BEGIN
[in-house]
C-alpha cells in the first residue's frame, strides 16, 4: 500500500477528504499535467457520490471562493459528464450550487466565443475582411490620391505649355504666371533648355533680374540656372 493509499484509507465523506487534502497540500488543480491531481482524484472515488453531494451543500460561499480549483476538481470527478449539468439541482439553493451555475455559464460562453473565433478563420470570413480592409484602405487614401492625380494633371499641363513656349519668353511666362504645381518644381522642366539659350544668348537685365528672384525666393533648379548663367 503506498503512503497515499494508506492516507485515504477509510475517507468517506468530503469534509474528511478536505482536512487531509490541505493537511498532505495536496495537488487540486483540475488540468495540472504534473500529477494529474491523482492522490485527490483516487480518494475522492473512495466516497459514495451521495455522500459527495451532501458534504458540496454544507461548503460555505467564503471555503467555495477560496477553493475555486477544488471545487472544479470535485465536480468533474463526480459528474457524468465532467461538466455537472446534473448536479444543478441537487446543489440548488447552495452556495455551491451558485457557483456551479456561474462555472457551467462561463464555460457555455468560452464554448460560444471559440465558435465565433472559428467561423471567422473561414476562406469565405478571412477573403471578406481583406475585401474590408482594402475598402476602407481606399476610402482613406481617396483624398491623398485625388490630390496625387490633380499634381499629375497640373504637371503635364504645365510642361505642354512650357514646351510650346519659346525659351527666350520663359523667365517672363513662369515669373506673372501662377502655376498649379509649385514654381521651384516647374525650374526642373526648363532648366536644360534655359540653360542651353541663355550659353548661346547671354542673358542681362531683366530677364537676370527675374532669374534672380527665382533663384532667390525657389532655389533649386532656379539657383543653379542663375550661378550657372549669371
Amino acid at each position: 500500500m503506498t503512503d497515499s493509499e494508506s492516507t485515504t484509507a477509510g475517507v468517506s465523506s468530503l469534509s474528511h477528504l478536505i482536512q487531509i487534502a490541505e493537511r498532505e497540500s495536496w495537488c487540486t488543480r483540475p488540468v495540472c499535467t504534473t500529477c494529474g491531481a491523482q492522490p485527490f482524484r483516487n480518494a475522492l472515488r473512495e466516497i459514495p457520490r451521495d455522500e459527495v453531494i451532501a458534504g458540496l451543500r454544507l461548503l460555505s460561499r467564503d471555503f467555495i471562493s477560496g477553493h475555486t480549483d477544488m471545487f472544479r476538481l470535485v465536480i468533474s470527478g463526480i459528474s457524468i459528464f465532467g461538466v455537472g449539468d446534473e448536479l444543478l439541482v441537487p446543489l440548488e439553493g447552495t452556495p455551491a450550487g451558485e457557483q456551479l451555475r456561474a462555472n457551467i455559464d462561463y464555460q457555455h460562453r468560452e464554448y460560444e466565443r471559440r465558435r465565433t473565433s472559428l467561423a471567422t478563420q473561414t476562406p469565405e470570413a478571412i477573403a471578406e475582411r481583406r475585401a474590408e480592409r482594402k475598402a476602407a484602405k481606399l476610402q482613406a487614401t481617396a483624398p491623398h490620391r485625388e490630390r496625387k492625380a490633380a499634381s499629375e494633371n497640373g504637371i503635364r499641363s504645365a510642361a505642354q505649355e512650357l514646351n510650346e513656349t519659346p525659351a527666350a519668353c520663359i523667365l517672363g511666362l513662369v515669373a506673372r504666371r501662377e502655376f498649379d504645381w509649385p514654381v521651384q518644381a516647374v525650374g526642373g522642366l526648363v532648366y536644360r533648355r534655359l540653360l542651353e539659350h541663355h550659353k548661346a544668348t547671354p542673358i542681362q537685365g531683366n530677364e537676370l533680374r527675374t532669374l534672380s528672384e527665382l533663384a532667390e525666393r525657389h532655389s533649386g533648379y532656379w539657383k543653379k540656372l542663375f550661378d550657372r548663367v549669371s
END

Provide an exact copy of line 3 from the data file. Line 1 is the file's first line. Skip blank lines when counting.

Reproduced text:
Amino acid at each position: 500500500m503506498t503512503d497515499s493509499e494508506s492516507t485515504t484509507a477509510g475517507v468517506s465523506s468530503l469534509s474528511h477528504l478536505i482536512q487531509i487534502a490541505e493537511r498532505e497540500s495536496w495537488c487540486t488543480r483540475p488540468v495540472c499535467t504534473t500529477c494529474g491531481a491523482q492522490p485527490f482524484r483516487n480518494a475522492l472515488r473512495e466516497i459514495p457520490r451521495d455522500e459527495v453531494i451532501a458534504g458540496l451543500r454544507l461548503l460555505s460561499r467564503d471555503f467555495i471562493s477560496g477553493h475555486t480549483d477544488m471545487f472544479r476538481l470535485v465536480i468533474s470527478g463526480i459528474s457524468i459528464f465532467g461538466v455537472g449539468d446534473e448536479l444543478l439541482v441537487p446543489l440548488e439553493g447552495t452556495p455551491a450550487g451558485e457557483q456551479l451555475r456561474a462555472n457551467i455559464d462561463y464555460q457555455h460562453r468560452e464554448y460560444e466565443r471559440r465558435r465565433t473565433s472559428l467561423a471567422t478563420q473561414t476562406p469565405e470570413a478571412i477573403a471578406e475582411r481583406r475585401a474590408e480592409r482594402k475598402a476602407a484602405k481606399l476610402q482613406a487614401t481617396a483624398p491623398h490620391r485625388e490630390r496625387k492625380a490633380a499634381s499629375e494633371n497640373g504637371i503635364r499641363s504645365a510642361a505642354q505649355e512650357l514646351n510650346e513656349t519659346p525659351a527666350a519668353c520663359i523667365l517672363g511666362l513662369v515669373a506673372r504666371r501662377e502655376f498649379d504645381w509649385p514654381v521651384q518644381a516647374v525650374g526642373g522642366l526648363v532648366y536644360r533648355r534655359l540653360l542651353e539659350h541663355h550659353k548661346a544668348t547671354p542673358i542681362q537685365g531683366n530677364e537676370l533680374r527675374t532669374l534672380s528672384e527665382l533663384a532667390e525666393r525657389h532655389s533649386g533648379y532656379w539657383k543653379k540656372l542663375f550661378d550657372r548663367v549669371s